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Python: Return from cycles

Working with loops usually comes down to two scenarios:

  1. Aggregation. Accumulation of result during iterations and working with it after the cycle. Line reversal refers to this variant.
  2. Executing the loop until the desired result is achieved and exiting. For example, the problem of searching for prime numbers - which are divided without remainder by themselves and by one

Consider the algorithm for checking the simplicity of a number. We will divide the sought number x by all numbers in the range from two to x - 1 and see the remainder. If no divisor is found in this range, which divides the number x without a remainder, then we have a prime number.

In this case it is enough to check the numbers not up to x - 1, but up to half a number. For example, 11 is not divisible by 2, 3, 4, 5. But further will not divide by numbers greater than its half. So, we can optimize the algorithm and check the division only up to x / 2:

def is_prime(number):
    if number < 2:
        return False

    divider = 2

    while divider <= number / 2:
        if number % divider == 0:
            return False

        divider += 1

    return True

print(is_prime(1))  # => False
print(is_prime(2))  # => True
print(is_prime(3))  # => True
print(is_prime(4))  # => False

Imagine that the algorithm of consecutive division by numbers up to x / 2 has found one that divides without a remainder. So the argument passed is not a prime number, and further calculations do not make sense. At this point it returns False.

If the whole cycle worked and no number was found that divides without a remainder, it means that the number is prime.


Implement a function is_contains_char() that checks case-sensitively if a string contains a specified letter. The function takes two parameters:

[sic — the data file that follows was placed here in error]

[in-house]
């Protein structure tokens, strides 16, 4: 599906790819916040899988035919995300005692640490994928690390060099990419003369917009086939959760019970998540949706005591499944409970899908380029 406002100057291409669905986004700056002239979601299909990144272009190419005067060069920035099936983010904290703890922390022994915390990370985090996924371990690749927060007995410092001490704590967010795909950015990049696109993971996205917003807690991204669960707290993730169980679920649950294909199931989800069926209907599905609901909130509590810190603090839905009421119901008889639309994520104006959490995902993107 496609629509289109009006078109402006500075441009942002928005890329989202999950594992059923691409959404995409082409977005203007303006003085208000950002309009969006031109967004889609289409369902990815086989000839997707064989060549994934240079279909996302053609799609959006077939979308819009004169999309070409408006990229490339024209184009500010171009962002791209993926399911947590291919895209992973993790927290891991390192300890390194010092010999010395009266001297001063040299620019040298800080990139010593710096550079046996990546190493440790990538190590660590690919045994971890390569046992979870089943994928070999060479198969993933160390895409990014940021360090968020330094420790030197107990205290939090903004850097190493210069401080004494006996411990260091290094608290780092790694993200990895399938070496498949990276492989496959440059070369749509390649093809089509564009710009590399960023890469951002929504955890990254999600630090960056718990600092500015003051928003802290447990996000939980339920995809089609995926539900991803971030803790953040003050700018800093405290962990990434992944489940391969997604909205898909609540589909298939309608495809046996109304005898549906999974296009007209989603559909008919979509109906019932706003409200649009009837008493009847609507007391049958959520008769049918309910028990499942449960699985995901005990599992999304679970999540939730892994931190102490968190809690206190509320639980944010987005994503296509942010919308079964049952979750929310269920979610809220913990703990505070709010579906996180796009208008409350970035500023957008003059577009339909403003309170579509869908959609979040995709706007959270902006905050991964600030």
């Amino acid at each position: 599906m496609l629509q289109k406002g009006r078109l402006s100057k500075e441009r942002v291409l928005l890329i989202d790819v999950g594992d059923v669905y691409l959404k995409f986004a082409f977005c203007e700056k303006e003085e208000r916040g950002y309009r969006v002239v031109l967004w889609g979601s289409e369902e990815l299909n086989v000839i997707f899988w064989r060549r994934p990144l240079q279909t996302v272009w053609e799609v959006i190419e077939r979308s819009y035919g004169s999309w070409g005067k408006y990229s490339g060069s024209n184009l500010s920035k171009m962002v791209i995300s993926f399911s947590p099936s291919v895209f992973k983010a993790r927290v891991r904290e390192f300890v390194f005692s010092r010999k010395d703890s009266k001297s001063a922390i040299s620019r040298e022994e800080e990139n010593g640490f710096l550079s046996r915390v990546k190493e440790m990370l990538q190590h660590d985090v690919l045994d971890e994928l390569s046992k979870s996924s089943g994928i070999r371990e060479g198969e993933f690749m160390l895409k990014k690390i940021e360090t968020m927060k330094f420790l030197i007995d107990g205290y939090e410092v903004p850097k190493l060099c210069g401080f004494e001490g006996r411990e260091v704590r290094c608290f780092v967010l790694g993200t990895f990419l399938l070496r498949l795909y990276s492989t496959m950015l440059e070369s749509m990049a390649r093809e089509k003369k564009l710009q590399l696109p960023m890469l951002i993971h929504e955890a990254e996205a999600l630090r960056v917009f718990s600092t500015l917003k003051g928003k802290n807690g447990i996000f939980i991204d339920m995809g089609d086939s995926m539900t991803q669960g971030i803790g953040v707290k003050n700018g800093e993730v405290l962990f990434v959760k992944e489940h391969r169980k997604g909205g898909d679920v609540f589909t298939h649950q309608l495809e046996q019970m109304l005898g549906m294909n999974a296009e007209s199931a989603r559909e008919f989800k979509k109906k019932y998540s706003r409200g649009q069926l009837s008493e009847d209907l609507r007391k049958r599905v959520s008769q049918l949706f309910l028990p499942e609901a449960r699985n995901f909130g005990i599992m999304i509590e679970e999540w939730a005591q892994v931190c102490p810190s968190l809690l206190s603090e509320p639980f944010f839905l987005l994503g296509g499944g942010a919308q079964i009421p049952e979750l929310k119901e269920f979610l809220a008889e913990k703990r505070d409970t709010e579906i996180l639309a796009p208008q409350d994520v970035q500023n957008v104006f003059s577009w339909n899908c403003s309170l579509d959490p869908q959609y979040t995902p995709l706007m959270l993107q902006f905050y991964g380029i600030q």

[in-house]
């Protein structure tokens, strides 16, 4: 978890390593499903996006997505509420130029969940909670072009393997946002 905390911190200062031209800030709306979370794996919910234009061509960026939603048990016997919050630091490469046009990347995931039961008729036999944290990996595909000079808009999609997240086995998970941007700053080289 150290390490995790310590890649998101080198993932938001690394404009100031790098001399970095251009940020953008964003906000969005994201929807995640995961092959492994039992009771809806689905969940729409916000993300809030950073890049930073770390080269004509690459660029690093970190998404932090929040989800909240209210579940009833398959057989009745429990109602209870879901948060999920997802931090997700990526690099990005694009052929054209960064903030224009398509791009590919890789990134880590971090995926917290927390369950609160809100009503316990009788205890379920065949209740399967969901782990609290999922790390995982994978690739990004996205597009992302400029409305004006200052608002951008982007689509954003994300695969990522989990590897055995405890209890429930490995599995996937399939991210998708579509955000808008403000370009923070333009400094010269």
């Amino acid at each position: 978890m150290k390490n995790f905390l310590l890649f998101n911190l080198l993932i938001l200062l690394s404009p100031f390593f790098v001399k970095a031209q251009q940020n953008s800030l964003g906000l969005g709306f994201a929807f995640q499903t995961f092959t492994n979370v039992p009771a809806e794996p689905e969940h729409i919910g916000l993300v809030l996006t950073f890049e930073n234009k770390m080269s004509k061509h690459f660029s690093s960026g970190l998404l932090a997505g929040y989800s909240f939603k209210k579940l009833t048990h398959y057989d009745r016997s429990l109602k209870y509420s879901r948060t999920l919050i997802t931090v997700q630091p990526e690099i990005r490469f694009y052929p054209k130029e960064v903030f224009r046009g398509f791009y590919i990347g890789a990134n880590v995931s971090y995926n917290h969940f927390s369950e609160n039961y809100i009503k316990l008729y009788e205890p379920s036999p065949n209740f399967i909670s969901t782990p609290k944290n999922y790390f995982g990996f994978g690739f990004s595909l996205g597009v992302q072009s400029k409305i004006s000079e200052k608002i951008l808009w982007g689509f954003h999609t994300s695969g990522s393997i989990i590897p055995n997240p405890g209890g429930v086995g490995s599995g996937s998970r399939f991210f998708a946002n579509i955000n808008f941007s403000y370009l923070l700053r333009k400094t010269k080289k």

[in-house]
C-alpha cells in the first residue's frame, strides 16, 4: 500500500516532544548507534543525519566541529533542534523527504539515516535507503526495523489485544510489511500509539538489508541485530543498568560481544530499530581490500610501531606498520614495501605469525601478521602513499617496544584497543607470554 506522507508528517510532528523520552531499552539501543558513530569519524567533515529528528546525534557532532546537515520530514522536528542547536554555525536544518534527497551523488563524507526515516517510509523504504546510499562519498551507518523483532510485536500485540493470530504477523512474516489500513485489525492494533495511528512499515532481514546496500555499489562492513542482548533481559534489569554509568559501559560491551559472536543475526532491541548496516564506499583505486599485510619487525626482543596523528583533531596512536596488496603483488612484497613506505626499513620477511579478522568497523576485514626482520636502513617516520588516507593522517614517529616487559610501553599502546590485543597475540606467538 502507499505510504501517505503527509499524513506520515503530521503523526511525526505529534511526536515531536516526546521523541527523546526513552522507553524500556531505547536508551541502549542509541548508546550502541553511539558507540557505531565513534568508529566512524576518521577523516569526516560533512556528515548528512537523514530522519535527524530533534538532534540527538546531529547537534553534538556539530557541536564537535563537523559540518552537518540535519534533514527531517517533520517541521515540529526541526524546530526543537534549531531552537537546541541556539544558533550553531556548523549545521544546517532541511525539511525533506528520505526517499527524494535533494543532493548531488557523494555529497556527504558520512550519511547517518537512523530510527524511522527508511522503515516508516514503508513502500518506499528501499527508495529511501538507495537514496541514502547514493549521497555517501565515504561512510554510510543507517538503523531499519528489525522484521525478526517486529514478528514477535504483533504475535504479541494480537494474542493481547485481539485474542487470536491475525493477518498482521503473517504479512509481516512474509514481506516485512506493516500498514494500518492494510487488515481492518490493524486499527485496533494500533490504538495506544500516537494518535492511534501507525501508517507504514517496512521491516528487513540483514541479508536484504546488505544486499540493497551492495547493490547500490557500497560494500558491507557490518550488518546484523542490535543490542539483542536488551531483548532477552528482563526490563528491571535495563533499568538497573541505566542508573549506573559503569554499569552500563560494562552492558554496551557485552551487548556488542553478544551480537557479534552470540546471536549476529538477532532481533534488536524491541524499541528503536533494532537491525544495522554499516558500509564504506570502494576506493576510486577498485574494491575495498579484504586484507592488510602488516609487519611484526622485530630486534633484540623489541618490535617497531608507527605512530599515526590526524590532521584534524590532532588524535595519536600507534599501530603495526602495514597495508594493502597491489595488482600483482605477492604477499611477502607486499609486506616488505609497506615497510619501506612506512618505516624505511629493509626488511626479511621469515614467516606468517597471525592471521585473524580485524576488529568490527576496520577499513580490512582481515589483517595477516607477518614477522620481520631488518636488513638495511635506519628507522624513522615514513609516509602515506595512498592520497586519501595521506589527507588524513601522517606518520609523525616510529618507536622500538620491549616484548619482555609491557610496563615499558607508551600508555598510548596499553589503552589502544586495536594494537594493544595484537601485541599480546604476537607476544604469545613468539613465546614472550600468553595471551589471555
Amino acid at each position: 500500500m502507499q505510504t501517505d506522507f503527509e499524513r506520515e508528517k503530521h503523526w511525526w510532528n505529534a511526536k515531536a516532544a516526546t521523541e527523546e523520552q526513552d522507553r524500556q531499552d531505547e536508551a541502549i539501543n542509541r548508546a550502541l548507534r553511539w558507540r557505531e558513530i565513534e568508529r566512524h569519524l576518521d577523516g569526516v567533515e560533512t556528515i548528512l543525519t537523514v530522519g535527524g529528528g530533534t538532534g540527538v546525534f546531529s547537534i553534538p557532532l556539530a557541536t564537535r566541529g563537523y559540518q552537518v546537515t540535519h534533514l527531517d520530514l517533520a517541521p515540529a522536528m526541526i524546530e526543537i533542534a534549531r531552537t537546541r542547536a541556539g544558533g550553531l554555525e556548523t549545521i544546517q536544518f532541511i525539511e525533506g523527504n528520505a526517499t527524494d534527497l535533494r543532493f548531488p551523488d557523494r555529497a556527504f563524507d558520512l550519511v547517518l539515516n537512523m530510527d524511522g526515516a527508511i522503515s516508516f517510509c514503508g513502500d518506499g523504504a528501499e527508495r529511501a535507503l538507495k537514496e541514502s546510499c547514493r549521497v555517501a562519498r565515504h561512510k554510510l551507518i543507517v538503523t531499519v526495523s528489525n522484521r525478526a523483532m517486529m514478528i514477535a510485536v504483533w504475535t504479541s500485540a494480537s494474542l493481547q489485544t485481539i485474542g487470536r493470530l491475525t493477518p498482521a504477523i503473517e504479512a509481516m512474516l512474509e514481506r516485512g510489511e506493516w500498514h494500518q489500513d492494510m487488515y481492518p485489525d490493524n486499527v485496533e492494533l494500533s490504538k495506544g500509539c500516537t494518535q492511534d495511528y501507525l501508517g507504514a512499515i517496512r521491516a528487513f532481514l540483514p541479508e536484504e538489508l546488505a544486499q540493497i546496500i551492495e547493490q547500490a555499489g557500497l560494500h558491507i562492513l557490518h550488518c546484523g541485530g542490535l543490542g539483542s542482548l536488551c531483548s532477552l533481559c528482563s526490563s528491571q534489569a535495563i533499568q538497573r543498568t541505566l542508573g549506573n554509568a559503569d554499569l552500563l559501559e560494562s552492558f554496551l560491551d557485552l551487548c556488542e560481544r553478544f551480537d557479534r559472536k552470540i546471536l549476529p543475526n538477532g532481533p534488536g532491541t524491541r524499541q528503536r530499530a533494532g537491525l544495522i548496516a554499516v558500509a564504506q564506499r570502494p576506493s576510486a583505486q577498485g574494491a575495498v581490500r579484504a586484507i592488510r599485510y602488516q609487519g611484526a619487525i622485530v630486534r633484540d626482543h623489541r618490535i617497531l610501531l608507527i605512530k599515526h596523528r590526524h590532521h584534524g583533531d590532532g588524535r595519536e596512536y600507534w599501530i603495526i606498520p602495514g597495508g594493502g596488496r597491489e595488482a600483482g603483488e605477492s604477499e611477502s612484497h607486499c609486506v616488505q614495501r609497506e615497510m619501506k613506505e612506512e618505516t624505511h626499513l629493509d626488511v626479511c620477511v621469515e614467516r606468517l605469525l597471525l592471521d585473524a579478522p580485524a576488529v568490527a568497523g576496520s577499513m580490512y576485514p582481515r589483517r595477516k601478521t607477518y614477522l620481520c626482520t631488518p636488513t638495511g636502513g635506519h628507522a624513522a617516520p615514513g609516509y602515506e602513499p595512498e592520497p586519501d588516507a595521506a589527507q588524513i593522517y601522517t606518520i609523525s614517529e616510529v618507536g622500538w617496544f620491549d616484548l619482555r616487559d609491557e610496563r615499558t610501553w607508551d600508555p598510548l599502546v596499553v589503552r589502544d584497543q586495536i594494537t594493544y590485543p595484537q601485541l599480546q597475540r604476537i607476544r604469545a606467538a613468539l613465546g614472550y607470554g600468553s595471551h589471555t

• The line
  • Search letter
print(is_contains_char('Hexlet', 'H'))  # => True
print(is_contains_char('Hexlet', 'h'))  # => False
print(is_contains_char('Awesomeness', 'm'))  # => True
print(is_contains_char('Awesomeness', 'd'))  # => False
The exercise doesn't pass checking. What to do? 😶

If you've reached a deadlock it's time to ask your question in the «Discussions». How ask a question correctly:

  • Be sure to attach the test output, without it it's almost impossible to figure out what went wrong, even if you show your code. It's complicated for developers to execute code in their heads, but having a mistake before their eyes most probably will be helpful.
In my environment the code works, but not here 🤨

Tests are designed so that they test the solution in different ways and against different data. Often the solution works with one kind of input data but doesn't work with others. Check the «Tests» tab to figure this out, you can find hints at the error output.

My code is different from the teacher's one 🤔

It's fine. 🙆 One task in programming can be solved in many different ways. If your code passed all tests, it complies with the task conditions.

In some rare cases, the solution may be adjusted to the tests, but this can be seen immediately.

I've read the lessons but nothing is clear 🙄

It's hard to make educational materials that will suit everyone. We do our best but there is always something to improve. If you see a material that is not clear to you, describe the problem in “Discussions”. It will be great if you'll write unclear points in the question form. Usually, we need a few days for corrections.

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